The New Zealand Maritime Museum Hui te Ananui A Tangaroa celebrated its 25th-anniversary last night after first opening in 1993.
Governor-General Dame Patsy Reddy, members of Ngāti Whātua Ōrākei, Tainui and the Te Toki Voyaging Trust all attended the event after arriving at the museum on a waka.
Partnering with Ngāti Whātua Ōrākei, the museum celebrated with supporters, stakeholders and volunteers about its history and achievements.
The museum itself focuses on the bond New Zealanders have with the sea and the stories of exploration, discovery, immigration and sailing.
Based on Hobson Wharf near the Viaduct Harbour in central Auckland, the museum is New Zealand's national home for maritime history.
It holds a collection of over 130 watercraft ranging in size and complexity from a surfboard to the 18-metre ketch-rigged scow Ted Ashby.
The Ted Ashby is also available for public sailing and to celebrate their 25th birthday, the museum gave away 25 family passes to sail it, worth $50-$95.
The museum was first proposed in 1980 by a group of like-minded individuals, many of whom were Auckland Harbour Board and Union Steam Ship Company members.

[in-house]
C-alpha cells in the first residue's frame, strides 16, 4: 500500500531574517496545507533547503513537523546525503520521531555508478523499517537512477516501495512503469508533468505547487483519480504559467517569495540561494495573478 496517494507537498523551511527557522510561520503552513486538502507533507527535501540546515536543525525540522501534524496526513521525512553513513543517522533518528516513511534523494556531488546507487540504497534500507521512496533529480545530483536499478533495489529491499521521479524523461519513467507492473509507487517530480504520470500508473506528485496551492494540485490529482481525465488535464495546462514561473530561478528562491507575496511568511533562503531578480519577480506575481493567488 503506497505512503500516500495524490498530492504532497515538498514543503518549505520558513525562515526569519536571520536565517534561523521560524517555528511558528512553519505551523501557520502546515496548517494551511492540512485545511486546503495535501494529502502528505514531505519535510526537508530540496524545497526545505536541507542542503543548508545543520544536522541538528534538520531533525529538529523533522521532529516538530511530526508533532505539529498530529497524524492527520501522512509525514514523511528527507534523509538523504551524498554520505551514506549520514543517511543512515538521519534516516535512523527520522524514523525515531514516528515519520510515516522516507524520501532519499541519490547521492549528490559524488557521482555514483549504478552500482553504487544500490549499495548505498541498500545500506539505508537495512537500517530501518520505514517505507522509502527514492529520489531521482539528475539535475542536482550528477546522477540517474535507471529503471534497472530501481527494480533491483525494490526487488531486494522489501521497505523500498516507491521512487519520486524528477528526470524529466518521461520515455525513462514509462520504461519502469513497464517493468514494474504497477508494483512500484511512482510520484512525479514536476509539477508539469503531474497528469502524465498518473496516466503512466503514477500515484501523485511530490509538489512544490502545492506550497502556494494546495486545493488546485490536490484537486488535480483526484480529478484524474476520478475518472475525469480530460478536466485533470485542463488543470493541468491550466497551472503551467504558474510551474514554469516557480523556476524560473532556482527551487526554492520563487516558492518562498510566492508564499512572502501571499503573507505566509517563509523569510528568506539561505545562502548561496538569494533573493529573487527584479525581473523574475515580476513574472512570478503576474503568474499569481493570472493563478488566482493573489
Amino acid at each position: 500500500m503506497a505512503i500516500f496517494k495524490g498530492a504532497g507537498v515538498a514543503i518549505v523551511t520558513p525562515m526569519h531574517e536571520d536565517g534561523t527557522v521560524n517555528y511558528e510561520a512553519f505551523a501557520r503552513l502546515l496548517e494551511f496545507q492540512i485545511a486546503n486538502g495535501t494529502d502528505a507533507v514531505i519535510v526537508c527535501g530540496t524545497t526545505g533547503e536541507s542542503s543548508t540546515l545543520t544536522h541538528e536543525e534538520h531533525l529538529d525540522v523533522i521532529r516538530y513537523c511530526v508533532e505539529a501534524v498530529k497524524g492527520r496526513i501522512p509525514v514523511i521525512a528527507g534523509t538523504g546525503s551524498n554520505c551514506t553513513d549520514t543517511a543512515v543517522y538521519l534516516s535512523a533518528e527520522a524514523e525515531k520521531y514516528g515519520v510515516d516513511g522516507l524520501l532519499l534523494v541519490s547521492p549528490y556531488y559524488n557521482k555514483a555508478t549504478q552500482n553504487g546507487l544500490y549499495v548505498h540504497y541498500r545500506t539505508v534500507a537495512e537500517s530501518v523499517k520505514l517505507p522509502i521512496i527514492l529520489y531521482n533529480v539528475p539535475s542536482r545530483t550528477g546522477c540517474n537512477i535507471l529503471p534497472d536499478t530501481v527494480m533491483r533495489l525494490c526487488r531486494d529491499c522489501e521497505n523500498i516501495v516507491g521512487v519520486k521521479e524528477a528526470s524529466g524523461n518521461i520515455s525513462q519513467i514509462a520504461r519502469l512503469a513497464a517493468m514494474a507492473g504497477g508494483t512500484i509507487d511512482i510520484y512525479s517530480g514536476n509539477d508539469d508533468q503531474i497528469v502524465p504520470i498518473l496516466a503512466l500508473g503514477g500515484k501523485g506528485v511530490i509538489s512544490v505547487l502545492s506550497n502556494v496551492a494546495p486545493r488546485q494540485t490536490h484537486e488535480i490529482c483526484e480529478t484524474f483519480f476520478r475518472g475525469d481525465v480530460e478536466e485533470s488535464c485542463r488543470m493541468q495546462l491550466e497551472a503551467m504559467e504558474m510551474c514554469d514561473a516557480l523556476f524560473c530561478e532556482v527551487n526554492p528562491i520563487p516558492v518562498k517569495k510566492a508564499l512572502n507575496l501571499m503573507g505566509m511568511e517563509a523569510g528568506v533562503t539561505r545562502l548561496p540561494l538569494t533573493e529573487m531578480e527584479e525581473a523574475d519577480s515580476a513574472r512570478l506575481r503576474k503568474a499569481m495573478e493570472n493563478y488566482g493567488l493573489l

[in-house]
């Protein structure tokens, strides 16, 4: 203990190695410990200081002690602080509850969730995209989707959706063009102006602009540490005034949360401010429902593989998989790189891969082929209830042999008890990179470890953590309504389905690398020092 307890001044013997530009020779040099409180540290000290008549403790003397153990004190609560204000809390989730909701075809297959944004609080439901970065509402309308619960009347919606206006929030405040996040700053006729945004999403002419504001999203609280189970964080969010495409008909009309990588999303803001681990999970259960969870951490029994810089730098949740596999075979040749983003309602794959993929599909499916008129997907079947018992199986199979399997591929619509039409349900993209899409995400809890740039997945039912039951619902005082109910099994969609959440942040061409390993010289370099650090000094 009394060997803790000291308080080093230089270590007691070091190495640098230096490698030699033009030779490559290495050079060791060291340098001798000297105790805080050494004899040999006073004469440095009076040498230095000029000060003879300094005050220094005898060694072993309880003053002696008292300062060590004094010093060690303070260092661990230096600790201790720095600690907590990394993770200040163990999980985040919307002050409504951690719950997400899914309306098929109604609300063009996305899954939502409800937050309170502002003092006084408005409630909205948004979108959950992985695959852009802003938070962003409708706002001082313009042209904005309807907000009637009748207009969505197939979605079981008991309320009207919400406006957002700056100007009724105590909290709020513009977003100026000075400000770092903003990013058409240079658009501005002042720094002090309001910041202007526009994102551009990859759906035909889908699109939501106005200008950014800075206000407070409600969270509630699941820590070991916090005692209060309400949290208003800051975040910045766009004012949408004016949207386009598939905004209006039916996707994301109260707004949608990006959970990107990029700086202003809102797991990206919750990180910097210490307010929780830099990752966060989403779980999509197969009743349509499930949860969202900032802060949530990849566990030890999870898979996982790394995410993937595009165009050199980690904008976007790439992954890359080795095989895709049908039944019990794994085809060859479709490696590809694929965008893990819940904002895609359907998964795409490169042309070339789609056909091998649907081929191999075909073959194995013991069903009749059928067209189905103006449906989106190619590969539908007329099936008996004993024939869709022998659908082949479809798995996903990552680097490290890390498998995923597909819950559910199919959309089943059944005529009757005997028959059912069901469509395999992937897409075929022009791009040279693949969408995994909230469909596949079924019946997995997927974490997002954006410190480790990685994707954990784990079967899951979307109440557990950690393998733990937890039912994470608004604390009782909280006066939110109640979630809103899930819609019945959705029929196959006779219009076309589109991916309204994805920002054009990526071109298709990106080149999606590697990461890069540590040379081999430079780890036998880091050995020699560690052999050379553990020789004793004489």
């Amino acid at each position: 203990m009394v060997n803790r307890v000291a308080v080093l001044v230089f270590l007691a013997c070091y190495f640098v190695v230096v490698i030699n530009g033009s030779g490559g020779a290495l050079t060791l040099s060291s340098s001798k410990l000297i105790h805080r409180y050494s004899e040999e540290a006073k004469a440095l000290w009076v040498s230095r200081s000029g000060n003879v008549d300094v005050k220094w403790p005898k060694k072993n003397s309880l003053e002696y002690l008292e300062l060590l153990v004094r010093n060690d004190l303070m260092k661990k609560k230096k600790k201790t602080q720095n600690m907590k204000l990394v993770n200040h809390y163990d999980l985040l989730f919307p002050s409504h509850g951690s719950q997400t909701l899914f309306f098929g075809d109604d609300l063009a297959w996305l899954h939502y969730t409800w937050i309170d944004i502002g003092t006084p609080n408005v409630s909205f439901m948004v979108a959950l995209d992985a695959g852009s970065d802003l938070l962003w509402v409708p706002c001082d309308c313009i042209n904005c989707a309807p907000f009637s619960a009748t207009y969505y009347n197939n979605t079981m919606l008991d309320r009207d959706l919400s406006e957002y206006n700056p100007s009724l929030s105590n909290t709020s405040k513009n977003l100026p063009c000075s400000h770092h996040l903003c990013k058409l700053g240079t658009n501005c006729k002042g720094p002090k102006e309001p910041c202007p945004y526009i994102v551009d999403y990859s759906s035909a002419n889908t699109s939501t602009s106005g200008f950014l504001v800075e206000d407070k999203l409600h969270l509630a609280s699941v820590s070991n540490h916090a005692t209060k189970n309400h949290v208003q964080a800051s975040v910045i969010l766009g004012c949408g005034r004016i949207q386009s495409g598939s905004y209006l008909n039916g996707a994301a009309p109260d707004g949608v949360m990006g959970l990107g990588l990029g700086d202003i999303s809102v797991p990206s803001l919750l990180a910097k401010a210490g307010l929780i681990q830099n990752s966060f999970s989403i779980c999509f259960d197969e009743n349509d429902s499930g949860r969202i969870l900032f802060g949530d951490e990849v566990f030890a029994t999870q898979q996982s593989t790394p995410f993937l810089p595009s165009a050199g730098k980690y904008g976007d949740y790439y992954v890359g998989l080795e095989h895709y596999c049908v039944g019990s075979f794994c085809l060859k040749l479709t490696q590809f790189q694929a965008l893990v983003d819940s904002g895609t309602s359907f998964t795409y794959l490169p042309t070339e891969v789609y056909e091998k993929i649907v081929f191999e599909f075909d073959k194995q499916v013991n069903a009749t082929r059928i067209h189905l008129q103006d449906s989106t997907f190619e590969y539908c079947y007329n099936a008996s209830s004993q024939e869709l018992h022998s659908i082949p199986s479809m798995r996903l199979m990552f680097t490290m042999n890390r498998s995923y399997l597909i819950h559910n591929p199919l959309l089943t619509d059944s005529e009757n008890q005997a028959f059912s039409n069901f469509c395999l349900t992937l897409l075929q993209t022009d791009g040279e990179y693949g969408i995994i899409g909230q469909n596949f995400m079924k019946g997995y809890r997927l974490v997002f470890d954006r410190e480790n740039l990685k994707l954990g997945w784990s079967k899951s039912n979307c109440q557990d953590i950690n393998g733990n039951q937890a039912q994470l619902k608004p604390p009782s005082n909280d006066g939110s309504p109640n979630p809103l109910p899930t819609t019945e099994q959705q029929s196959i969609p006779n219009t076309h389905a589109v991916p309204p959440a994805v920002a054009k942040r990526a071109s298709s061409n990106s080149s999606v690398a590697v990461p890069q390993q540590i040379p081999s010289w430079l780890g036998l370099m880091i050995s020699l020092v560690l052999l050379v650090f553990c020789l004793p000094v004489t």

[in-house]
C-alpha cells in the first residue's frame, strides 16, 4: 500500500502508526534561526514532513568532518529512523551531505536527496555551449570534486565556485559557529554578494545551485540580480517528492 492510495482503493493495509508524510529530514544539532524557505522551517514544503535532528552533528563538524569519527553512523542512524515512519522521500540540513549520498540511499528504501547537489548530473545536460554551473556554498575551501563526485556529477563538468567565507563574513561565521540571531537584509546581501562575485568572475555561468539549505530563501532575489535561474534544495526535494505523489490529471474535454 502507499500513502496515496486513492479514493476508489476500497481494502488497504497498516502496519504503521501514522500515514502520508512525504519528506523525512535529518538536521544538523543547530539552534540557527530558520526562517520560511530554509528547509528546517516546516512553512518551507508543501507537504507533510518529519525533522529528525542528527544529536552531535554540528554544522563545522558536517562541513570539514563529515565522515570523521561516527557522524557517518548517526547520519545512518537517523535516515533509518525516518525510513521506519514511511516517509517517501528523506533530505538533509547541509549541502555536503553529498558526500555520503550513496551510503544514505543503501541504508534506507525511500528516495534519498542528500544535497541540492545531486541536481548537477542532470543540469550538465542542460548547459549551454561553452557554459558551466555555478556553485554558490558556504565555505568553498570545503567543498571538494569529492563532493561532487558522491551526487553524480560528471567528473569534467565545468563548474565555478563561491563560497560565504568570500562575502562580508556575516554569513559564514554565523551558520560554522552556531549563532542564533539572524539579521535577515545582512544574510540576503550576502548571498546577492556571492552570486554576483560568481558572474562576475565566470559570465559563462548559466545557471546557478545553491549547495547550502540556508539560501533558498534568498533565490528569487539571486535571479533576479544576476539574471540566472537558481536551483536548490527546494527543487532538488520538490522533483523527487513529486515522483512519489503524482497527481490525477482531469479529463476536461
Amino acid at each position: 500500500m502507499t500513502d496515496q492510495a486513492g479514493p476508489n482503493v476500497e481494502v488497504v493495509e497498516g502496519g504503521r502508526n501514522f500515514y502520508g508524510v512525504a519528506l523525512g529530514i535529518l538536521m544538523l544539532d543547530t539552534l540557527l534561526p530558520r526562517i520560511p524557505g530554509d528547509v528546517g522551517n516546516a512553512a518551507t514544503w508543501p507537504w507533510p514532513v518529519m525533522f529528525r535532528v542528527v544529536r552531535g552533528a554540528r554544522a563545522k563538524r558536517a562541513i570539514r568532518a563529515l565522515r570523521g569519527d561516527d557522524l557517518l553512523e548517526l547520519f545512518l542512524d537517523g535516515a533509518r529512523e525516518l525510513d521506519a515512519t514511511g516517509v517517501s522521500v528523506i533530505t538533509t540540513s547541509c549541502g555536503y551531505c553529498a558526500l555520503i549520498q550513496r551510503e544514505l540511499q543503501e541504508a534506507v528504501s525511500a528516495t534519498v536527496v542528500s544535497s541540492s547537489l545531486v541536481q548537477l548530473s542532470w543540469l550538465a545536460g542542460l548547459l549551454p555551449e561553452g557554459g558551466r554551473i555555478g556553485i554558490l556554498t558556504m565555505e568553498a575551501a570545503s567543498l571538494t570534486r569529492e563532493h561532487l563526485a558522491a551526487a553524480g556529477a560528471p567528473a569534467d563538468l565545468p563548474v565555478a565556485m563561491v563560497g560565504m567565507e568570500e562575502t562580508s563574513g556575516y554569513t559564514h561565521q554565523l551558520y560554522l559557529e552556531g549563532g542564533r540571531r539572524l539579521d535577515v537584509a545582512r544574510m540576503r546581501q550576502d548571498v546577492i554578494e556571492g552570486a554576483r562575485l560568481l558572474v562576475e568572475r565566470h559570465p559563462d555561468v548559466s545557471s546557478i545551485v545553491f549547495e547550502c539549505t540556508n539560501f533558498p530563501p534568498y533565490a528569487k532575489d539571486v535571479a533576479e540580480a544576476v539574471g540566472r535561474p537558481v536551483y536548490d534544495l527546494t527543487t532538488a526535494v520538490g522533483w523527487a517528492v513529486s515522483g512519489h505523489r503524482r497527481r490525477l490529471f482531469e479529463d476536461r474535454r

Initially, it was to house a growing collection of maritime archives within the Auckland Maritime Society and Auckland Museum collections.
As well as the vessels located there, it has an extensive collection of artefacts, books, archival material and photographs relating to New Zealand's maritime history.
As one of the worlds most geographically isolated nations, New Zealanders have an incredible connection with the ocean.
The museum uncovers the stories around New Zealand's first discovery by Kupe, the migrations of Polynesian people, Abel Tasman and Captain Cook.
It was the first museum in New Zealand to deal extensively with New Zealand's maritime history as a whole.
A team of staff and volunteers share New Zealand's marine history with over 160,000 visitors a year through its galleries, exhibitions, programmes, function centre and on-water experiences like the Ted Ashby.